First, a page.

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RAFAH, Palestinian Territories: Israeli forces pounded Rafah in southern Gaza with tanks and artillery on Saturday, hours after US President Joe Biden said Israel was offering a new plan for a full ceasefire.

Shortly after Bidno’s announcement, Israeli Prime Minister Benjamin Netanyahu insisted that his country would continue the war until it achieved all of its goals, including the destruction of Hamas.

On Saturday, Netanyahu insisted on destroying Hamas as part of the Israeli plan presented by US President Joe Biden to end the war in Gaza.

“Israel’s conditions for ending the war have not changed: the destruction of Hamas’ military and governance capabilities, the release of all hostages, and ensuring that Gaza no longer poses a threat to Israel,” the Israeli leader said in a statement.

“Under the proposal, Israel will continue to insist that these conditions are met before a permanent ceasefire is established.

“The idea that Israel will agree to a permanent ceasefire before these conditions are met is undesirable,” Netanyahu added.

Israel’s opposition leader called on Netanyahu on Saturday to heed US President Joe Biden’s call for a Gaza ceasefire that would see Hamas free the hostages and offer support to the government if its far-right coalition partners flee.

“The Israeli government cannot ignore the resulting speech by President Biden. There is a deal on the table and it needs to be done,” Yair Lapid said in an X post.

“I remind Netanyahu that he has our safety net for an agreement to release the hostages if (Itamar) Ben-Gvir and (Bezalel) Smotrich leave the government.”

The Palestinian militant group, meanwhile, said it “positively assesses” the plan presented by Biden.

In his first major address outlining a possible end to the conflict, the US president said Israel’s three-stage offer would begin with a six-week phase in which Israeli forces would withdraw from all populated areas of Gaza.

They would also see “the release of many hostages, including women, the elderly and the wounded, in exchange for (the release of) hundreds of Palestinian prisoners.”

Israel and the Palestinians would then negotiate a permanent ceasefire during those six weeks — but the truce would continue while talks are ongoing, Biden said.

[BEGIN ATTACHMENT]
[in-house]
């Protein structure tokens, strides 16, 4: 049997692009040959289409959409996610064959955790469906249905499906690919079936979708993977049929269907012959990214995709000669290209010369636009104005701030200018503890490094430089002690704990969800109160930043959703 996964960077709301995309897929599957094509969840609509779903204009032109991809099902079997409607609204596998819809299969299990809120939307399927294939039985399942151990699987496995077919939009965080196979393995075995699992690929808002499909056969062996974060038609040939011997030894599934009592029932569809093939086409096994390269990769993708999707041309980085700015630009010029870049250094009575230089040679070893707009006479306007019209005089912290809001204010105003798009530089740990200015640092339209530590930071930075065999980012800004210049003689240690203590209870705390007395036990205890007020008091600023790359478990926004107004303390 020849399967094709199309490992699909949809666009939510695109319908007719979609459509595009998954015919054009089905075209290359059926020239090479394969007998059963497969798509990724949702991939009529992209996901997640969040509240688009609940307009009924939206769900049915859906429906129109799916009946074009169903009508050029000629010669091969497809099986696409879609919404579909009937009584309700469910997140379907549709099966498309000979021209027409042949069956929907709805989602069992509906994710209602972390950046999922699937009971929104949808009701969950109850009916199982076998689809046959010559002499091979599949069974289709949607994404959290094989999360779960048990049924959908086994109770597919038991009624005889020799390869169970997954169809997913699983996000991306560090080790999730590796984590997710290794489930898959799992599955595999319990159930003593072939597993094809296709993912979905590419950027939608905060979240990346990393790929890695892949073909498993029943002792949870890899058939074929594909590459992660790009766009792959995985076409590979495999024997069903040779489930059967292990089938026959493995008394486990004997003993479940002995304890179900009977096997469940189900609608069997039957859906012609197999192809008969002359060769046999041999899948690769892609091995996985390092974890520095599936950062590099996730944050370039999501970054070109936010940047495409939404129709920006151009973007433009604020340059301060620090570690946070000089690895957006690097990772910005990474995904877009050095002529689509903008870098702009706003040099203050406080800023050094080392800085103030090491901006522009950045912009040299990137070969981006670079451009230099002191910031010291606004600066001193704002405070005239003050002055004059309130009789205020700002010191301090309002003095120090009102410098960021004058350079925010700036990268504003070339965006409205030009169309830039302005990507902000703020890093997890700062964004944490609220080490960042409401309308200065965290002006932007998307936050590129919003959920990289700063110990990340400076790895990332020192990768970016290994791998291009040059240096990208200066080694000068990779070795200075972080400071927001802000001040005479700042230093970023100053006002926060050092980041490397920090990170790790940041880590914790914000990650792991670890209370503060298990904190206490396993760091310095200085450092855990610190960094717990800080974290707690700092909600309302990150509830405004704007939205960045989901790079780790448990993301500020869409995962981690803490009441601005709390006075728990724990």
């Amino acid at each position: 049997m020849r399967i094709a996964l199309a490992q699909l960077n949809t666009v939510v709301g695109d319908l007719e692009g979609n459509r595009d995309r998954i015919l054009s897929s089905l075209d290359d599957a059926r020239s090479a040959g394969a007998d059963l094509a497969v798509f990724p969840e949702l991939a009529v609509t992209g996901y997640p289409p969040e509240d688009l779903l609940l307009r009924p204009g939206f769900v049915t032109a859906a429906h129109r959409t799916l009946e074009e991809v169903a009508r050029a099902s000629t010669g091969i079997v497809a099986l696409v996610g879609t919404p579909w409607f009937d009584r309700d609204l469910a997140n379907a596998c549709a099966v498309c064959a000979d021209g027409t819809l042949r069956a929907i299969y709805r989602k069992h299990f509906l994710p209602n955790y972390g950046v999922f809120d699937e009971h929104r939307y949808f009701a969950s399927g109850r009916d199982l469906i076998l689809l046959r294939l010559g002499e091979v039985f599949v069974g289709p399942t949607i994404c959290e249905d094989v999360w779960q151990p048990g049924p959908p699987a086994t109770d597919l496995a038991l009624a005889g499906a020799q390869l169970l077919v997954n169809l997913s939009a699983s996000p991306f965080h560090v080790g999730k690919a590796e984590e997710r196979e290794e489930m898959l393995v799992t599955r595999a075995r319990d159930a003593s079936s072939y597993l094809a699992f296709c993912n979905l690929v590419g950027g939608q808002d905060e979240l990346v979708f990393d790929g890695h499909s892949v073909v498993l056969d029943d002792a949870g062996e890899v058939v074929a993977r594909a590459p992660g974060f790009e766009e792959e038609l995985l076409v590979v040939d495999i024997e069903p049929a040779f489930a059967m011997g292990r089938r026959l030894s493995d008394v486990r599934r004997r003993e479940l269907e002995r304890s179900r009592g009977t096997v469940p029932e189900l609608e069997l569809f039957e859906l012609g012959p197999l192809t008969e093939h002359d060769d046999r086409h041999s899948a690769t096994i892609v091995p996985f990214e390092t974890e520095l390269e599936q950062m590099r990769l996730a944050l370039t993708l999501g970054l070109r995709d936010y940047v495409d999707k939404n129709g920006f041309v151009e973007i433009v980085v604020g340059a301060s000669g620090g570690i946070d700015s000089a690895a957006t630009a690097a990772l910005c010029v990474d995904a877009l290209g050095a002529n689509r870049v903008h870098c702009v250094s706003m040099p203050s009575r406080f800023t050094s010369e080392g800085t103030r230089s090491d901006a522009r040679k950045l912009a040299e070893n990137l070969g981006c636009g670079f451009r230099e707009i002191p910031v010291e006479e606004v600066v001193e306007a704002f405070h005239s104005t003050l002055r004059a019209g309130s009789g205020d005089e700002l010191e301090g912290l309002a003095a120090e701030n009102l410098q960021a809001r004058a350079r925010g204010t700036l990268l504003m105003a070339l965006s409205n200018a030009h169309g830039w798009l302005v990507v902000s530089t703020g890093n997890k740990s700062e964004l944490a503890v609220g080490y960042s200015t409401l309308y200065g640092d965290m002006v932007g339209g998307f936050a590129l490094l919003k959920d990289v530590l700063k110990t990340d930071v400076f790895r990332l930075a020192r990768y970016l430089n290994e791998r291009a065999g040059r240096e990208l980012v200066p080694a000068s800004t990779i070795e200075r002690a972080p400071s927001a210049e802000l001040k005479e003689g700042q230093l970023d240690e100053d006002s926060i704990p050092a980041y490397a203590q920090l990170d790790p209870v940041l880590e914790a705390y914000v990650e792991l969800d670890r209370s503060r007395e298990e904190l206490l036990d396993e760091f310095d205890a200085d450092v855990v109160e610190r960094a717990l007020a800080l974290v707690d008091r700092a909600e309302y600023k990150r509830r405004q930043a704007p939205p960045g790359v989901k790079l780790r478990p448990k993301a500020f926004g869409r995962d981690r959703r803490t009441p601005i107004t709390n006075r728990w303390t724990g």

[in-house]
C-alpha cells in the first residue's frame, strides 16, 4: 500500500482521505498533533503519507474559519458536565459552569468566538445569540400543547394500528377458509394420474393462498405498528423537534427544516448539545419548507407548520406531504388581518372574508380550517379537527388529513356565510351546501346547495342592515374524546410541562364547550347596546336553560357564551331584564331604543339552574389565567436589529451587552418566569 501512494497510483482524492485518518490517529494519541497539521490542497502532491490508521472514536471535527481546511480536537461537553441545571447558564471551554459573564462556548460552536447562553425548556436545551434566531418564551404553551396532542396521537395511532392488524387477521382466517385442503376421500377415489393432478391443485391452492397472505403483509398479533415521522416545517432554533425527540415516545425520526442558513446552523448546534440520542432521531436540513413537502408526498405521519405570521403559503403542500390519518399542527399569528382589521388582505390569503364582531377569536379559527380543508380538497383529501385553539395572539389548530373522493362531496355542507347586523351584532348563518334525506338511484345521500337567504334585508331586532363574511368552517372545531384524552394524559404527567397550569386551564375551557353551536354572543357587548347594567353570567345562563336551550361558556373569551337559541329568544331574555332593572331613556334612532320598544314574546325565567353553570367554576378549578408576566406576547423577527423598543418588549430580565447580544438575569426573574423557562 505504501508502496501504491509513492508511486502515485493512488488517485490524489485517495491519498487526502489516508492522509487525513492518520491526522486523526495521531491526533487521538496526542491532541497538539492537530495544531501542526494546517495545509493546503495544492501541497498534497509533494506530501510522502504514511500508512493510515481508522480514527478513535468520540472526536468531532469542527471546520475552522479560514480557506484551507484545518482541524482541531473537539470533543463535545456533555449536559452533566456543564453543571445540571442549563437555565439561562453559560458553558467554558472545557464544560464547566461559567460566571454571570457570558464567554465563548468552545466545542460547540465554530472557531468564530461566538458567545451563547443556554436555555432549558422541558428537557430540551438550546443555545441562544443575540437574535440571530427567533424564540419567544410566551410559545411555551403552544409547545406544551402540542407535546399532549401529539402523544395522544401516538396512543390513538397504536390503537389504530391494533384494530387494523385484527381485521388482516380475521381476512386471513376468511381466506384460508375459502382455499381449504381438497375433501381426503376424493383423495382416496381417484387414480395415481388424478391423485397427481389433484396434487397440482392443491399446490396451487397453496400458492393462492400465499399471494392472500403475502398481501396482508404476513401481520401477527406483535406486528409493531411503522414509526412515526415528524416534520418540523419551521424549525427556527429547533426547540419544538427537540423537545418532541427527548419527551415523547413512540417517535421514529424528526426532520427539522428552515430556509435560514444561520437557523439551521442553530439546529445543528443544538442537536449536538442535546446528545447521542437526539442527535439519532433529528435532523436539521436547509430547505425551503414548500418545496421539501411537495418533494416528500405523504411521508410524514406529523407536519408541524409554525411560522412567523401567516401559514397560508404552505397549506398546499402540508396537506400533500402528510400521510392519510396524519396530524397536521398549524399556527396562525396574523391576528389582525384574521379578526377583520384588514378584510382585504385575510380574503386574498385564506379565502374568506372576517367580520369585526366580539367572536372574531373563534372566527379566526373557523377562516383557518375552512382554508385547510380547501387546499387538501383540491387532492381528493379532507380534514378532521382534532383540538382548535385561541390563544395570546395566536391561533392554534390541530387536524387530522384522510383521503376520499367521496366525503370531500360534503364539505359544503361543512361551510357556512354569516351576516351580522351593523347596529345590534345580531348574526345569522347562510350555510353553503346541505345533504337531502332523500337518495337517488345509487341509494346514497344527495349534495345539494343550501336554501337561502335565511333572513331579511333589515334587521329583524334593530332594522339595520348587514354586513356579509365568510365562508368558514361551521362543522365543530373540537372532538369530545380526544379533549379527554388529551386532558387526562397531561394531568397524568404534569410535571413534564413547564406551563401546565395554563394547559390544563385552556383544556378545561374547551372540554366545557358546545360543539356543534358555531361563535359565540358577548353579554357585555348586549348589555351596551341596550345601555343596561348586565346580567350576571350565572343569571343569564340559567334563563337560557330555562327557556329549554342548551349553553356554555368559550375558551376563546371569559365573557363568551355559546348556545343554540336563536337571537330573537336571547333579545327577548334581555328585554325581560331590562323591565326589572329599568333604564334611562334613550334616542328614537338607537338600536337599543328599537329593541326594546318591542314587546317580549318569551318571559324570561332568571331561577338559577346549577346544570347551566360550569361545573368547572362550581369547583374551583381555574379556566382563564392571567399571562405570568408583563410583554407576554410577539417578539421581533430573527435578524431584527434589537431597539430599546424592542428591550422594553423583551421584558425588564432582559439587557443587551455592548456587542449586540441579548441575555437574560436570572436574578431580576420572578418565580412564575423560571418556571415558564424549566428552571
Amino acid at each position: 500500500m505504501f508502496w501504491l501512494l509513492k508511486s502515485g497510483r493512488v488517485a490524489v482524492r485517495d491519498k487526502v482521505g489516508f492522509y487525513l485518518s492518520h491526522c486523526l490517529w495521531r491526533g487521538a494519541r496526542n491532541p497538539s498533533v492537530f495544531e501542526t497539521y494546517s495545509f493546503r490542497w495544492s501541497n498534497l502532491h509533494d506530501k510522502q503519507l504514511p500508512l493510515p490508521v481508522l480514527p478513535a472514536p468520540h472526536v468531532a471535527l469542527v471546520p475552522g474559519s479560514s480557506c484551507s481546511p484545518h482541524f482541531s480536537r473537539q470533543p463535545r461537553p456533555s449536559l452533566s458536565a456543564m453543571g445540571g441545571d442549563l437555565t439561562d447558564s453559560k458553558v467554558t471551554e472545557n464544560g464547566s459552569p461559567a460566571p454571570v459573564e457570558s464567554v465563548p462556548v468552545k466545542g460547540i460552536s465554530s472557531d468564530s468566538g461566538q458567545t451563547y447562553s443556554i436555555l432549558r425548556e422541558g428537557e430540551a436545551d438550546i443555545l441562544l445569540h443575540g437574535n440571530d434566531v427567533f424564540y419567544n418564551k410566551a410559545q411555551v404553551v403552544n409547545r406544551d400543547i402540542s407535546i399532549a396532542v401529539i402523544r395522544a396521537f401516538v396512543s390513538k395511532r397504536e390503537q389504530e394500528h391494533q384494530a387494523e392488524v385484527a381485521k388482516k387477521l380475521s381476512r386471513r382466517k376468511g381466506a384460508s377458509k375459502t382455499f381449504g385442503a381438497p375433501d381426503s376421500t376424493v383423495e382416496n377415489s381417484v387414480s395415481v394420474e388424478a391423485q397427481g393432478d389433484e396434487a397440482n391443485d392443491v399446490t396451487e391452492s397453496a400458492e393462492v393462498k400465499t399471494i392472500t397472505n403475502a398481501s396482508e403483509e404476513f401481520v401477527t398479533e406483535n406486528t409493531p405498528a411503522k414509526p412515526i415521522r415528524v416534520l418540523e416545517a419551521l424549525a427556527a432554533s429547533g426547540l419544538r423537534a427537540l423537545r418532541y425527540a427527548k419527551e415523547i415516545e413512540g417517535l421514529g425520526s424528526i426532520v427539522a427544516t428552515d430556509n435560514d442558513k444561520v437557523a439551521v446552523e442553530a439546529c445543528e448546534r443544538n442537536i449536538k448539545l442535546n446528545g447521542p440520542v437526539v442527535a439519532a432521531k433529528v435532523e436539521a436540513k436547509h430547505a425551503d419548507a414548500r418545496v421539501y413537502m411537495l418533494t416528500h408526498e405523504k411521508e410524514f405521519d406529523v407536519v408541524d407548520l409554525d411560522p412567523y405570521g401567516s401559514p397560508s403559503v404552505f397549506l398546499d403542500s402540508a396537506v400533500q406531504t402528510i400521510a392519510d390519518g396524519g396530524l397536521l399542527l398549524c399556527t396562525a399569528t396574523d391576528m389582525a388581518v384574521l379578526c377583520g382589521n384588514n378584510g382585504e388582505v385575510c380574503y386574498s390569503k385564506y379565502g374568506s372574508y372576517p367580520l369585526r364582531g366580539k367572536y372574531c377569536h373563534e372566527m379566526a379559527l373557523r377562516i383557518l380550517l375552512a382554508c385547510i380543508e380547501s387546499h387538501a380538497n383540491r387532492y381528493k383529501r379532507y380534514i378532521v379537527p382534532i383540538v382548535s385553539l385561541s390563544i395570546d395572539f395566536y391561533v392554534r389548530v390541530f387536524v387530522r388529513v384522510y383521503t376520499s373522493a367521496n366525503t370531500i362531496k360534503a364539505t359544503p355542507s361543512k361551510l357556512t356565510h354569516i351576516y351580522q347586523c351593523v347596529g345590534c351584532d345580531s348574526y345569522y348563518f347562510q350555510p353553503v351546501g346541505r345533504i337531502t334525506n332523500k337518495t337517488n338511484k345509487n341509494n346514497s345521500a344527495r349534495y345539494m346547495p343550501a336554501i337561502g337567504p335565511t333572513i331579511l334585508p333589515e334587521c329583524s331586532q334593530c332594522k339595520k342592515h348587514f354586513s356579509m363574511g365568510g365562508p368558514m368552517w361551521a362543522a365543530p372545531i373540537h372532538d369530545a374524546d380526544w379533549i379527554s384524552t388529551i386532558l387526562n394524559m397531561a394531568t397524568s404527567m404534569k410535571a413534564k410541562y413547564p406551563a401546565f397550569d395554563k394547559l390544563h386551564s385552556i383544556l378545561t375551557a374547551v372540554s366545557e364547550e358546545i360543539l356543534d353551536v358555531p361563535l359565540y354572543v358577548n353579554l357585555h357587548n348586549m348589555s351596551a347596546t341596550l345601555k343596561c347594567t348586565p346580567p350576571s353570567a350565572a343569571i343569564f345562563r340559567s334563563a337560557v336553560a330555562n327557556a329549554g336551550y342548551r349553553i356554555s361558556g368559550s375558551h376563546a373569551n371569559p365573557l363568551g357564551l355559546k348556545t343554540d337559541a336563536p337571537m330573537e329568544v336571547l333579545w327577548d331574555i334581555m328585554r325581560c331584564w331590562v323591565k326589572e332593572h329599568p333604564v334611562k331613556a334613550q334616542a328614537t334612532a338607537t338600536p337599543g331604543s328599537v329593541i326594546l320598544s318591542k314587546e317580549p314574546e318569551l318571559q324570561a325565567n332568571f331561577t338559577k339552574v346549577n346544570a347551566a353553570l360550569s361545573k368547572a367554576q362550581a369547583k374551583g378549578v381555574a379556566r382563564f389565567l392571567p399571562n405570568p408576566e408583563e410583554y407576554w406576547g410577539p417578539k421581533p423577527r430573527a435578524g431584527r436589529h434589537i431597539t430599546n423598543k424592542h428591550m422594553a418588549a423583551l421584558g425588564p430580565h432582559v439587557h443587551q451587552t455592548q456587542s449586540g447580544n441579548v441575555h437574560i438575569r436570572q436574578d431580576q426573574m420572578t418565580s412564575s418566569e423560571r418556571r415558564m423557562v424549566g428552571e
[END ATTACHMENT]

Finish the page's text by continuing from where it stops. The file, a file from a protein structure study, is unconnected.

The US leader called on Hamas to accept Israel’s offer. “It’s time for this war to end, for the next day to begin,” he said in comments echoed by British Foreign Secretary David Cameron.

In a statement Friday night, Hamas said it “positively assesses” Biden’s speech regarding “a permanent ceasefire, withdrawal of Israeli forces from Gaza, reconstruction and prisoner exchange.”

US Secretary of State Antony Blinken called his counterparts from Jordan, Saudi Arabia and Turkey on Friday to support the deal.

UN chief Antonio Guterres “strongly hopes” that the latest developments “will lead to an agreement between the parties for lasting peace,” his spokesman Stephane Dujarric said.

German Foreign Minister Annalena Baerbock said the Israeli offer “provides a glimmer of hope and a possible way out of the war impasse”, while EU High Representative Ursula von der Leyen welcomed a “balanced and realistic” approach to end the bloodshed.

But Netanyahu disputed Biden’s presentation of what was on the table, insisting that the transition from one stage to another in the proposed timeline was “conditional” and designed to allow Israel to maintain its war aims.

“The prime minister authorized the negotiating team to present a draft to achieve (the return of the hostages), while at the same time insisting that the war will not end until all its goals are achieved,” Netanyahu’s office said.

Those goals included “the return of all our hostages and the elimination of Hamas’ military and governmental capabilities,” he added.

“The precise outline proposed by Israel, including the conditional transition from stage to stage, allows Israel to maintain these principles.”

Israel has repeatedly vowed to destroy Hamas since the Palestinian militant group attacked southern Israel on October 7.

Israel sent tanks and troops to Rafah in early May, ignoring concerns for the safety of displaced Palestinian civilians who have taken refuge in the town on the Egyptian border.

Before the Rafah offensive began, the United Nations said up to 1.4 million people had taken refuge in the city.

Since then, a million have fled the area, the UN agency for Palestine refugees, UNRWA, said.

Israel’s seizure of the Rafah crossing has further slowed intermittent aid deliveries to Gaza’s 2.4 million people and effectively closed the territory’s main exit point.

Israel announced last week that they had accelerated the delivery of aid.

But Blinken acknowledged on Friday that the humanitarian situation was “dire” despite US efforts to provide more aid.

The World Food Program said daily life in parts of southern Gaza had become “apocalyptic” since Israel launched an assault on the Rafah in early May.

The war in Gaza was triggered by Hamas’ unprecedented attack on southern Israel on October 7, which killed 1,189 people, mostly civilians, AFP reported, based on Israeli official figures.

The extremists also took 252 hostages, 121 of whom are still in Gaza, including 37 the military says are dead.

Israel’s retaliatory offensive in Gaza has killed at least 36,284 people, mostly civilians, according to the Hamas-run territory’s health ministry.

In northern Gaza, witnesses said that after conducting a three-week operation in the town of Jabalia and the neighboring refugee camp, troops ordered the residents of nearby Beit Hanun to evacuate before an imminent attack.

The Israeli army said the troops “completed their mission in eastern Jabalia and began preparations to resume operations in the Gaza Strip.”

with Reuters

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